Libyan Journalists Mohamed Al-Qurj and Mohamed Al-Shibani Missing Since May 2

Refugees and asylum-seekers are processed at Tripoli International Airport before an emergency evacuation flight to Niamey, Niger, May 2018.

New York — The Committee to Protect Journalists is gravely concerned about the safety of Mohamed al-Qurj and Mohamed al-Shibani, Libyan journalists with Qatar-based private television broadcaster Libya Alahrar, who disappeared on May 2.

Libya Alahrar lost contact with al-Qurj, a reporter, and al-Shibani, a photographer, while the journalists were covering clashes in Tripoli, according to a statement by the broadcaster and news reports. According to those reports, the journalists' whereabouts are unknown.

In its statement, Libya Alahrar alleged that the journalists had been abducted by the self-styled Libyan National Army, led by Khalifa Hifter. On May 3, a Facebook page attributed to a Libyan National Army brigade claimed to have the journalists in custody.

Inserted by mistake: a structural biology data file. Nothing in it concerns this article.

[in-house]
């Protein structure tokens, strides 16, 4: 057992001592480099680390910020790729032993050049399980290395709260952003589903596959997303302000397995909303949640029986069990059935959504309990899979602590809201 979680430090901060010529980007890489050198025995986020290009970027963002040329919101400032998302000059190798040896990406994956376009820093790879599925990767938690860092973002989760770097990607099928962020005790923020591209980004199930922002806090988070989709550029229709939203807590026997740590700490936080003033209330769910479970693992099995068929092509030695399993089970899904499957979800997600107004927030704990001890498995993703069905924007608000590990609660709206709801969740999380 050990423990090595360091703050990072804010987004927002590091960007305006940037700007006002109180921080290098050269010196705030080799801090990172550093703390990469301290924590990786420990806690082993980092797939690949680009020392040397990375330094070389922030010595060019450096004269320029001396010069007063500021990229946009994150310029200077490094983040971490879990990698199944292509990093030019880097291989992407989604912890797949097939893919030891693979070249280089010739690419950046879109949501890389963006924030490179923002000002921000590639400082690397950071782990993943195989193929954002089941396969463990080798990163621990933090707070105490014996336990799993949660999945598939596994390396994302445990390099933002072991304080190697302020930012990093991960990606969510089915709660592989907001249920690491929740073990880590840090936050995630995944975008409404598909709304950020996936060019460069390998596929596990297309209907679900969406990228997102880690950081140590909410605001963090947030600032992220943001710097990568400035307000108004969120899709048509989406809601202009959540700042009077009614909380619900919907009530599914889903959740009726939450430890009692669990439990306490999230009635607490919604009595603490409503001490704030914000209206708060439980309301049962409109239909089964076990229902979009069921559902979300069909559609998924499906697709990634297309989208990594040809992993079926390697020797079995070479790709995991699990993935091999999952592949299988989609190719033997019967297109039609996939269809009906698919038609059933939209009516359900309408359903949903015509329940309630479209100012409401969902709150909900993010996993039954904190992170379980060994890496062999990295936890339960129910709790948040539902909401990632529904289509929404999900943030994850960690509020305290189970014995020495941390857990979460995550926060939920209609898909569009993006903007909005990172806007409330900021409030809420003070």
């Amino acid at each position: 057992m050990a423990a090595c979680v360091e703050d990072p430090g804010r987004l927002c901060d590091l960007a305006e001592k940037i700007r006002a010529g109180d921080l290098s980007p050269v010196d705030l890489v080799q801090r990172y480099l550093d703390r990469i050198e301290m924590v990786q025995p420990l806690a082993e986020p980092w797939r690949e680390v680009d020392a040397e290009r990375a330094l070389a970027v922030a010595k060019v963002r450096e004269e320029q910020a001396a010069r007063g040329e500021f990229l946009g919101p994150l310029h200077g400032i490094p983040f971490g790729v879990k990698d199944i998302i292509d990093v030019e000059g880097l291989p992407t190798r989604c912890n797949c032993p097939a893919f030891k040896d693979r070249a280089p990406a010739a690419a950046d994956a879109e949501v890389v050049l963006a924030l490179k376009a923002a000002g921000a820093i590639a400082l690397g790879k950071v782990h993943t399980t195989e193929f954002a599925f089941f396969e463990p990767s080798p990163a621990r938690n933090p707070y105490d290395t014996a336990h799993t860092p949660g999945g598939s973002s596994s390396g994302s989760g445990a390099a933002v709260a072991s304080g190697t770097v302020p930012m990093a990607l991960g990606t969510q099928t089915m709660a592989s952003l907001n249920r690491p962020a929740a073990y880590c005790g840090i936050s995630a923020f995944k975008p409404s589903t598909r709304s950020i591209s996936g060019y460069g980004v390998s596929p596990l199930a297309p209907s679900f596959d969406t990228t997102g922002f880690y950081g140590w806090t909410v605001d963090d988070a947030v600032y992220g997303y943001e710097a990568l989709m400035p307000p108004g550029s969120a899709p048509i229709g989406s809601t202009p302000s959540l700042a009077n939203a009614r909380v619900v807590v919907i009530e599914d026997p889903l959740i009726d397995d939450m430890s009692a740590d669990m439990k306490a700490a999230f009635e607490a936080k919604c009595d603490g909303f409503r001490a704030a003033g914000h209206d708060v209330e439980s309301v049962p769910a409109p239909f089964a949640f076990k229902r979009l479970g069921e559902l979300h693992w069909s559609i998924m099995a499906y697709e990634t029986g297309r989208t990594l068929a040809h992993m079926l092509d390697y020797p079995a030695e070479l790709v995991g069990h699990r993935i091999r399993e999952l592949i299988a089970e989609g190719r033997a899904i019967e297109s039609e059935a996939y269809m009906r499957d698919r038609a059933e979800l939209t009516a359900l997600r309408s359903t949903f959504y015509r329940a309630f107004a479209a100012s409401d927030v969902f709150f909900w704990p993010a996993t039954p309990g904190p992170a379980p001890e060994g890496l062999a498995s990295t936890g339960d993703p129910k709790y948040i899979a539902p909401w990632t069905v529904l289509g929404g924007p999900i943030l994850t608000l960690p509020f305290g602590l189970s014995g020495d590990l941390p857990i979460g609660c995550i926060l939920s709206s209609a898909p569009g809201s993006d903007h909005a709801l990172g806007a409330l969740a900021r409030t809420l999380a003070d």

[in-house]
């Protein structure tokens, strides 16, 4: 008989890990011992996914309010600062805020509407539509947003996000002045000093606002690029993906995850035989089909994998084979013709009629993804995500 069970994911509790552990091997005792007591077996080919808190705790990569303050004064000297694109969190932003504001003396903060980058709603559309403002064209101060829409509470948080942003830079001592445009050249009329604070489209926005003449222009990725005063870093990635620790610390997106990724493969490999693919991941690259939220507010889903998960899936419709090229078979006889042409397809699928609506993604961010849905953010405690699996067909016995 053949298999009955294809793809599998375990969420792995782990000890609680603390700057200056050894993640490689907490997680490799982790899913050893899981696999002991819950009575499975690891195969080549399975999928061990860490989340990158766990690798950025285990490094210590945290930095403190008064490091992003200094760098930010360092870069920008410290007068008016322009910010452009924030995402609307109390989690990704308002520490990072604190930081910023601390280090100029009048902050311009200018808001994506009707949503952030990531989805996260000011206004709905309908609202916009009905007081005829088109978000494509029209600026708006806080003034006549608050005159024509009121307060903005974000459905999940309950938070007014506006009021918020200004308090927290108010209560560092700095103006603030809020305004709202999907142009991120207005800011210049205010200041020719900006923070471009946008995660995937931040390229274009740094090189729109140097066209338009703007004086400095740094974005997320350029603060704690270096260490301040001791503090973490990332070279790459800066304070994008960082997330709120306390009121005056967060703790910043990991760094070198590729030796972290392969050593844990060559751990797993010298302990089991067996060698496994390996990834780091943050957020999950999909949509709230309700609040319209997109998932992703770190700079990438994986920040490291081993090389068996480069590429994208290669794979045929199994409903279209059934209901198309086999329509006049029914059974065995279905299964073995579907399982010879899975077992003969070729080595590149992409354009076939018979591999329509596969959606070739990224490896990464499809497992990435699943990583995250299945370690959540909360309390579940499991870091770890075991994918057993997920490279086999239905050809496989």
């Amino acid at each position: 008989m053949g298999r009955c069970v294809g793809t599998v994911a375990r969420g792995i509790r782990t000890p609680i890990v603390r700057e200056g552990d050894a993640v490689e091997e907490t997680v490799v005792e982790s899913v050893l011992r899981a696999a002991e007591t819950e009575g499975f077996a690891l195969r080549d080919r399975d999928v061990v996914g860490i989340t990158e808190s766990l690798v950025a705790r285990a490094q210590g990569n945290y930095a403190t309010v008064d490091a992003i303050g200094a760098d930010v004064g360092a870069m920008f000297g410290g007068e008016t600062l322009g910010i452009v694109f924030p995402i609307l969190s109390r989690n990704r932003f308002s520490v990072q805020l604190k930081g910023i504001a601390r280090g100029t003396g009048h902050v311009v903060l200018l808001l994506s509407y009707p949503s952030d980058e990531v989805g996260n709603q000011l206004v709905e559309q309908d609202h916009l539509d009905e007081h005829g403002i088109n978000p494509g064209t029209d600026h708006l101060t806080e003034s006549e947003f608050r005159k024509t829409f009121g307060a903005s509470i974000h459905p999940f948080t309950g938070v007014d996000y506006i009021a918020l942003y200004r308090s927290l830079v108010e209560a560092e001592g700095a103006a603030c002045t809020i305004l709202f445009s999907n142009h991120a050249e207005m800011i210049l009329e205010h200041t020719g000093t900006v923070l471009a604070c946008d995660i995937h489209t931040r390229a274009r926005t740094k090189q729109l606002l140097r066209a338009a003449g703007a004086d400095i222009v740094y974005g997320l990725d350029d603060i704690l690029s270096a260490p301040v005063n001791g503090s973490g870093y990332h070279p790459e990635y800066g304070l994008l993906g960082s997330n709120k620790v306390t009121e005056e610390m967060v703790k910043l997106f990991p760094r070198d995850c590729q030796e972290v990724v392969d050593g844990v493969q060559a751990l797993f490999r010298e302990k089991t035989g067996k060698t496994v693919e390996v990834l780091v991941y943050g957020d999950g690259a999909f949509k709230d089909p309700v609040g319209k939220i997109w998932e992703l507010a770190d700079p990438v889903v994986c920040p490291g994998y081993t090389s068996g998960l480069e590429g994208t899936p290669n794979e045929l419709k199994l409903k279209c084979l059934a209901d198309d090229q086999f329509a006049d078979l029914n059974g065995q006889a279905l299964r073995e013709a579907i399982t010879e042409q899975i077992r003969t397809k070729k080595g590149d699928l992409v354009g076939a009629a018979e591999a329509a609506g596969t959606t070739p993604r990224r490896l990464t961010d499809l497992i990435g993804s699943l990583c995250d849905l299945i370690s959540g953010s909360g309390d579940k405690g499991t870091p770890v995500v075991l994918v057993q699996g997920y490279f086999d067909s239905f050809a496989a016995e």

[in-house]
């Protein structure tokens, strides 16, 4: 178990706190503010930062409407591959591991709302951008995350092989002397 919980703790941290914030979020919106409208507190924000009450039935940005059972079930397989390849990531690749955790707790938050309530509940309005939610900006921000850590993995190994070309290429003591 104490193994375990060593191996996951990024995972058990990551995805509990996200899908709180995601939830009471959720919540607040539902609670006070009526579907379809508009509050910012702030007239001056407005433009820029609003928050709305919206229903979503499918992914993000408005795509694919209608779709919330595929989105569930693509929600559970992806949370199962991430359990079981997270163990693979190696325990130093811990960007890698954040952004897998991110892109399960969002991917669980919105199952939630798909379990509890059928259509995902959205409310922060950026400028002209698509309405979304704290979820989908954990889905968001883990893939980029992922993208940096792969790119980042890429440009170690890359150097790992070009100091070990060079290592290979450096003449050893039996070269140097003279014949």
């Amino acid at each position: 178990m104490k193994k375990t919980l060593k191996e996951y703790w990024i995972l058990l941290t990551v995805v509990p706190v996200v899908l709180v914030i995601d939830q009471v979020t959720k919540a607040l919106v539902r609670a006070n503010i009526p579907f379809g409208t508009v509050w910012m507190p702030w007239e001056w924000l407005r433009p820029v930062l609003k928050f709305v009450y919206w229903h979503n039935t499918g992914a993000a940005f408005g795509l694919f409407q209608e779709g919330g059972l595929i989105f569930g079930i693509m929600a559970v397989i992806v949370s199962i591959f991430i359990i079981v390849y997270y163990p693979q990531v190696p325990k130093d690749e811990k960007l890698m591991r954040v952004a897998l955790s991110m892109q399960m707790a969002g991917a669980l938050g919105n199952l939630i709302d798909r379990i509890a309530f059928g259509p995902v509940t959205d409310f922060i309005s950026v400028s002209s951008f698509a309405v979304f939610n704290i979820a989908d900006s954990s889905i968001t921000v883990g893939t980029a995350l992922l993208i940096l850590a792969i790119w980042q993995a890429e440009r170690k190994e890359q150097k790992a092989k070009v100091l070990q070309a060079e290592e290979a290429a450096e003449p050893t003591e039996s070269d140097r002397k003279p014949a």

Libya Alahrar did not respond to an email and Facebook message from CPJ. CPJ's emailed request for comment to the Libyan National Army and message to the brigade's Facebook page went unanswered.

"Intensified fighting in Libya can only make a very dangerous environment for journalists worse. We call on all sides to take every step to protect journalists and respect their status as civilians," said CPJ Middle East and North Africa Program Coordinator Sherif Mansour. "Whoever is holding Mohamed al-Qurj and Mohamed al-Shibani--be it the Libyan National Army, its affiliates, or any other group--should release them immediately."

On May 3, the foreign ministry of the Government of National Accord, the country's internationally recognized government, which opposes the Libyan National Army, released a statement accusing Hifter's forces of detaining the journalists, deeming it "contradictory to all international laws and accords that protect journalists during turmoil and wars."

Since the journalists' disappearance, protests demanding their release were held in Tripoli, as seen in social media posts by local activists.

In January, freelance photographer Mohamed Ben Khalifa was killed while reporting from Tripoli, as CPJ reported at the time.

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